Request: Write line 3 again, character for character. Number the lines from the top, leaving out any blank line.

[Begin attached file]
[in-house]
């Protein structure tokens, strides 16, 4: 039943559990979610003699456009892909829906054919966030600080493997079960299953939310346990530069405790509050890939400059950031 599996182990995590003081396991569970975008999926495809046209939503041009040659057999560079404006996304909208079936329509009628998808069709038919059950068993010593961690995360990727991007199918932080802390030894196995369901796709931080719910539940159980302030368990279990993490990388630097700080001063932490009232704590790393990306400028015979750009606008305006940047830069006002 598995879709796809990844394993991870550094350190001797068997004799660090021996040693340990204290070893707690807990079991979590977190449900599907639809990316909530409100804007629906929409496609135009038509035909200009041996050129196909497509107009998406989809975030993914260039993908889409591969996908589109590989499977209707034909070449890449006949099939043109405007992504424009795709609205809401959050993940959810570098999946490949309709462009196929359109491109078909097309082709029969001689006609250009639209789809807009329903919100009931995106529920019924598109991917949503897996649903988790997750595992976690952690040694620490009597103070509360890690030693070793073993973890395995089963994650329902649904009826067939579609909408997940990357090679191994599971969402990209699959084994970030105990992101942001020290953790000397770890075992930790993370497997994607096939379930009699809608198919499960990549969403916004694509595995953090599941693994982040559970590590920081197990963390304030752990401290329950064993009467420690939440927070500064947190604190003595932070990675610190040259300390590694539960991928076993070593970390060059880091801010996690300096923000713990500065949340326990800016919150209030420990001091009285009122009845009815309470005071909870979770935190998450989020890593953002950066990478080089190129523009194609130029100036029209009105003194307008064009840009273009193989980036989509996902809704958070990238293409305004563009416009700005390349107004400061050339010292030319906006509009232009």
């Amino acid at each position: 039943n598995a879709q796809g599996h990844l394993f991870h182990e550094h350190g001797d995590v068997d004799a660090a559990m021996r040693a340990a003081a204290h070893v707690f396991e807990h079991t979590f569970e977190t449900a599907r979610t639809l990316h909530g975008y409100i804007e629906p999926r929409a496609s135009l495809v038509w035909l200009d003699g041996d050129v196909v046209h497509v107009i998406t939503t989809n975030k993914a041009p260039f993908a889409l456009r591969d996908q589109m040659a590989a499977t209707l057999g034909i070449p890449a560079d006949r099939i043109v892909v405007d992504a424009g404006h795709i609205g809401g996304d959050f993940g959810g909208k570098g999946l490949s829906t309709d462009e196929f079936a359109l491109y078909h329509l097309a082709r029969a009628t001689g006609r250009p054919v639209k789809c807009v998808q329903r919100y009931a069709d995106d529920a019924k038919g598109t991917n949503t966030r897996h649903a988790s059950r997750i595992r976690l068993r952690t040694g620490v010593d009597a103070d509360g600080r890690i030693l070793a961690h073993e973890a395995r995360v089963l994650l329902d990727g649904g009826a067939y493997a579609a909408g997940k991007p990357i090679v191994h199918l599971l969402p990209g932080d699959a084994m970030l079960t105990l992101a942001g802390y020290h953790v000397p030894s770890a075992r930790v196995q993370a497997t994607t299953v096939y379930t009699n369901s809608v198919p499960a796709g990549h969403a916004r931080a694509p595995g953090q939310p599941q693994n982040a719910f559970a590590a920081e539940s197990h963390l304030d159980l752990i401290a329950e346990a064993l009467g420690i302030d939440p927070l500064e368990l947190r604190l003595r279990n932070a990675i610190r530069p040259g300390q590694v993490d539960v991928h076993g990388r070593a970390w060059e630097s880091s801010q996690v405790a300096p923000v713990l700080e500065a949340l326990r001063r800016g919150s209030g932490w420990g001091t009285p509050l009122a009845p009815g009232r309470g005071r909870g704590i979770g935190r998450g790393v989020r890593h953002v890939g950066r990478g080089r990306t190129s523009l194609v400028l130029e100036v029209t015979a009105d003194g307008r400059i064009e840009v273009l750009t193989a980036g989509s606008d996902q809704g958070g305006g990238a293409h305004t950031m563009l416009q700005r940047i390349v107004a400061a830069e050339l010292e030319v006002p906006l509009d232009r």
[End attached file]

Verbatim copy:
């Amino acid at each position: 039943n598995a879709q796809g599996h990844l394993f991870h182990e550094h350190g001797d995590v068997d004799a660090a559990m021996r040693a340990a003081a204290h070893v707690f396991e807990h079991t979590f569970e977190t449900a599907r979610t639809l990316h909530g975008y409100i804007e629906p999926r929409a496609s135009l495809v038509w035909l200009d003699g041996d050129v196909v046209h497509v107009i998406t939503t989809n975030k993914a041009p260039f993908a889409l456009r591969d996908q589109m040659a590989a499977t209707l057999g034909i070449p890449a560079d006949r099939i043109v892909v405007d992504a424009g404006h795709i609205g809401g996304d959050f993940g959810g909208k570098g999946l490949s829906t309709d462009e196929f079936a359109l491109y078909h329509l097309a082709r029969a009628t001689g006609r250009p054919v639209k789809c807009v998808q329903r919100y009931a069709d995106d529920a019924k038919g598109t991917n949503t966030r897996h649903a988790s059950r997750i595992r976690l068993r952690t040694g620490v010593d009597a103070d509360g600080r890690i030693l070793a961690h073993e973890a395995r995360v089963l994650l329902d990727g649904g009826a067939y493997a579609a909408g997940k991007p990357i090679v191994h199918l599971l969402p990209g932080d699959a084994m970030l079960t105990l992101a942001g802390y020290h953790v000397p030894s770890a075992r930790v196995q993370a497997t994607t299953v096939y379930t009699n369901s809608v198919p499960a796709g990549h969403a916004r931080a694509p595995g953090q939310p599941q693994n982040a719910f559970a590590a920081e539940s197990h963390l304030d159980l752990i401290a329950e346990a064993l009467g420690i302030d939440p927070l500064e368990l947190r604190l003595r279990n932070a990675i610190r530069p040259g300390q590694v993490d539960v991928h076993g990388r070593a970390w060059e630097s880091s801010q996690v405790a300096p923000v713990l700080e500065a949340l326990r001063r800016g919150s209030g932490w420990g001091t009285p509050l009122a009845p009815g009232r309470g005071r909870g704590i979770g935190r998450g790393v989020r890593h953002v890939g950066r990478g080089r990306t190129s523009l194609v400028l130029e100036v029209t015979a009105d003194g307008r400059i064009e840009v273009l750009t193989a980036g989509s606008d996902q809704g958070g305006g990238a293409h305004t950031m563009l416009q700005r940047i390349v107004a400061a830069e050339l010292e030319v006002p906006l509009d232009r």